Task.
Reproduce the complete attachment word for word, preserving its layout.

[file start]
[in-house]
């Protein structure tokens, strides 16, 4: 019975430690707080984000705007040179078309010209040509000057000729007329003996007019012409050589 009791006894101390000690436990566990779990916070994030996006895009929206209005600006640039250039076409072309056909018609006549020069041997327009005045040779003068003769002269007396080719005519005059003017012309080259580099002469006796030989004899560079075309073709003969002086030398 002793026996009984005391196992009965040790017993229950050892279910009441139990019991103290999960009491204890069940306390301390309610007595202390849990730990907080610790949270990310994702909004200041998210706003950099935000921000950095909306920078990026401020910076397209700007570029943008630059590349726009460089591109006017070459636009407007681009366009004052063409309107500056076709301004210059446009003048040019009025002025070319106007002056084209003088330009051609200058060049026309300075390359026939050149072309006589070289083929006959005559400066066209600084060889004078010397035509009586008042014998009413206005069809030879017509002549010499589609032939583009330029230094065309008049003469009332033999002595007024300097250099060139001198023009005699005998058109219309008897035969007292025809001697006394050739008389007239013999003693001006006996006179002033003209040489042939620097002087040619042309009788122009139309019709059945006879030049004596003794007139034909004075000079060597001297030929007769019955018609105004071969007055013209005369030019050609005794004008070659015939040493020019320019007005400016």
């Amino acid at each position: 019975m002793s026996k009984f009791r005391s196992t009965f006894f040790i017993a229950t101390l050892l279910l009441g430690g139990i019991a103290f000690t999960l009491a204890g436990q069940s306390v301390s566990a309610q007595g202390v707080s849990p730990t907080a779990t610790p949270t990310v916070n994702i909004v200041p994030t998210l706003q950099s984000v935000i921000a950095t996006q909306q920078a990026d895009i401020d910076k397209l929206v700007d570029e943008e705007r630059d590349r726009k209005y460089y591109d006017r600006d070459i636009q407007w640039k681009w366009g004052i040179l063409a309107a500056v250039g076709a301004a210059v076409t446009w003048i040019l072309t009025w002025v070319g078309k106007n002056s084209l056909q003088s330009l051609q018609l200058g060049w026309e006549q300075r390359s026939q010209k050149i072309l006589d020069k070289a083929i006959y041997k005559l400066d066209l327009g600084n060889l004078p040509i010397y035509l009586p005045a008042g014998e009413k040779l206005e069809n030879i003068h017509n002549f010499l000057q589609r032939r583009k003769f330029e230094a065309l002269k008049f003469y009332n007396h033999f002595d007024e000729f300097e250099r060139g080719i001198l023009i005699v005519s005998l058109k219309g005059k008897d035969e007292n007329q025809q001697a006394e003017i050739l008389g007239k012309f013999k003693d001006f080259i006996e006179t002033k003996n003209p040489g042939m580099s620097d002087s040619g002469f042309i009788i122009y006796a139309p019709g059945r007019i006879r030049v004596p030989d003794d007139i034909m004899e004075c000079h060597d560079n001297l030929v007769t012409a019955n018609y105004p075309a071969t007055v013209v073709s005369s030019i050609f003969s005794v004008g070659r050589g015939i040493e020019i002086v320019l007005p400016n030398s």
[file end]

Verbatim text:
[in-house]
């Protein structure tokens, strides 16, 4: 019975430690707080984000705007040179078309010209040509000057000729007329003996007019012409050589 009791006894101390000690436990566990779990916070994030996006895009929206209005600006640039250039076409072309056909018609006549020069041997327009005045040779003068003769002269007396080719005519005059003017012309080259580099002469006796030989004899560079075309073709003969002086030398 002793026996009984005391196992009965040790017993229950050892279910009441139990019991103290999960009491204890069940306390301390309610007595202390849990730990907080610790949270990310994702909004200041998210706003950099935000921000950095909306920078990026401020910076397209700007570029943008630059590349726009460089591109006017070459636009407007681009366009004052063409309107500056076709301004210059446009003048040019009025002025070319106007002056084209003088330009051609200058060049026309300075390359026939050149072309006589070289083929006959005559400066066209600084060889004078010397035509009586008042014998009413206005069809030879017509002549010499589609032939583009330029230094065309008049003469009332033999002595007024300097250099060139001198023009005699005998058109219309008897035969007292025809001697006394050739008389007239013999003693001006006996006179002033003209040489042939620097002087040619042309009788122009139309019709059945006879030049004596003794007139034909004075000079060597001297030929007769019955018609105004071969007055013209005369030019050609005794004008070659015939040493020019320019007005400016």
């Amino acid at each position: 019975m002793s026996k009984f009791r005391s196992t009965f006894f040790i017993a229950t101390l050892l279910l009441g430690g139990i019991a103290f000690t999960l009491a204890g436990q069940s306390v301390s566990a309610q007595g202390v707080s849990p730990t907080a779990t610790p949270t990310v916070n994702i909004v200041p994030t998210l706003q950099s984000v935000i921000a950095t996006q909306q920078a990026d895009i401020d910076k397209l929206v700007d570029e943008e705007r630059d590349r726009k209005y460089y591109d006017r600006d070459i636009q407007w640039k681009w366009g004052i040179l063409a309107a500056v250039g076709a301004a210059v076409t446009w003048i040019l072309t009025w002025v070319g078309k106007n002056s084209l056909q003088s330009l051609q018609l200058g060049w026309e006549q300075r390359s026939q010209k050149i072309l006589d020069k070289a083929i006959y041997k005559l400066d066209l327009g600084n060889l004078p040509i010397y035509l009586p005045a008042g014998e009413k040779l206005e069809n030879i003068h017509n002549f010499l000057q589609r032939r583009k003769f330029e230094a065309l002269k008049f003469y009332n007396h033999f002595d007024e000729f300097e250099r060139g080719i001198l023009i005699v005519s005998l058109k219309g005059k008897d035969e007292n007329q025809q001697a006394e003017i050739l008389g007239k012309f013999k003693d001006f080259i006996e006179t002033k003996n003209p040489g042939m580099s620097d002087s040619g002469f042309i009788i122009y006796a139309p019709g059945r007019i006879r030049v004596p030989d003794d007139i034909m004899e004075c000079h060597d560079n001297l030929v007769t012409a019955n018609y105004p075309a071969t007055v013209v073709s005369s030019i050609f003969s005794v004008g070659r050589g015939i040493e020019i002086v320019l007005p400016n030398s």